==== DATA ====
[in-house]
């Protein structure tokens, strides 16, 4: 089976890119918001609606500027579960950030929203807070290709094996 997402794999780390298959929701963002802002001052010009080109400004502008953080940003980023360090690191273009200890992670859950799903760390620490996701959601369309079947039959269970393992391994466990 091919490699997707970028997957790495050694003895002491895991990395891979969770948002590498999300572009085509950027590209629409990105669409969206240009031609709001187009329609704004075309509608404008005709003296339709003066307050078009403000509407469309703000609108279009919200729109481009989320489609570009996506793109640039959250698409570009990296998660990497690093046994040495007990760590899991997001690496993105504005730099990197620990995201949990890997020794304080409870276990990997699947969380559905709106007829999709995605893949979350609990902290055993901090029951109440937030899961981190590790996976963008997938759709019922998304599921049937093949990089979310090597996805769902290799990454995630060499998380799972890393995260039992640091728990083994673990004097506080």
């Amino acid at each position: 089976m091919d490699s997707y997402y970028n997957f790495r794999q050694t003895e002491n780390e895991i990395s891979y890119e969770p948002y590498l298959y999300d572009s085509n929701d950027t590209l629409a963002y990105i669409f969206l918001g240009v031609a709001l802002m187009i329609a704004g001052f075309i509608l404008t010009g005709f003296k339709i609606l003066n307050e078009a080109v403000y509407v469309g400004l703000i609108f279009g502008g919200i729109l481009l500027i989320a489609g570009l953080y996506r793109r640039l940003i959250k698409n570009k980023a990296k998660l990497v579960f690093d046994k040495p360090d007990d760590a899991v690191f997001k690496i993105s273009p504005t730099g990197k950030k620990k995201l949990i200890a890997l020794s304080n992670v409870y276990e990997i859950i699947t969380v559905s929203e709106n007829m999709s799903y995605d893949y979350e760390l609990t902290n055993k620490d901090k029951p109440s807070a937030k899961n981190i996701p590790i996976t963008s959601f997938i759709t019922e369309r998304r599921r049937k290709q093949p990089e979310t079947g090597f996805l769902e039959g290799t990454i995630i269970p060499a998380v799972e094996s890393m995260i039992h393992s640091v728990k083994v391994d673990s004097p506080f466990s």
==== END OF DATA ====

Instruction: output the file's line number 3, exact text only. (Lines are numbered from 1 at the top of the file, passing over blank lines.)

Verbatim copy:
């Amino acid at each position: 089976m091919d490699s997707y997402y970028n997957f790495r794999q050694t003895e002491n780390e895991i990395s891979y890119e969770p948002y590498l298959y999300d572009s085509n929701d950027t590209l629409a963002y990105i669409f969206l918001g240009v031609a709001l802002m187009i329609a704004g001052f075309i509608l404008t010009g005709f003296k339709i609606l003066n307050e078009a080109v403000y509407v469309g400004l703000i609108f279009g502008g919200i729109l481009l500027i989320a489609g570009l953080y996506r793109r640039l940003i959250k698409n570009k980023a990296k998660l990497v579960f690093d046994k040495p360090d007990d760590a899991v690191f997001k690496i993105s273009p504005t730099g990197k950030k620990k995201l949990i200890a890997l020794s304080n992670v409870y276990e990997i859950i699947t969380v559905s929203e709106n007829m999709s799903y995605d893949y979350e760390l609990t902290n055993k620490d901090k029951p109440s807070a937030k899961n981190i996701p590790i996976t963008s959601f997938i759709t019922e369309r998304r599921r049937k290709q093949p990089e979310t079947g090597f996805l769902e039959g290799t990454i995630i269970p060499a998380v799972e094996s890393m995260i039992h393992s640091v728990k083994v391994d673990s004097p506080f466990s």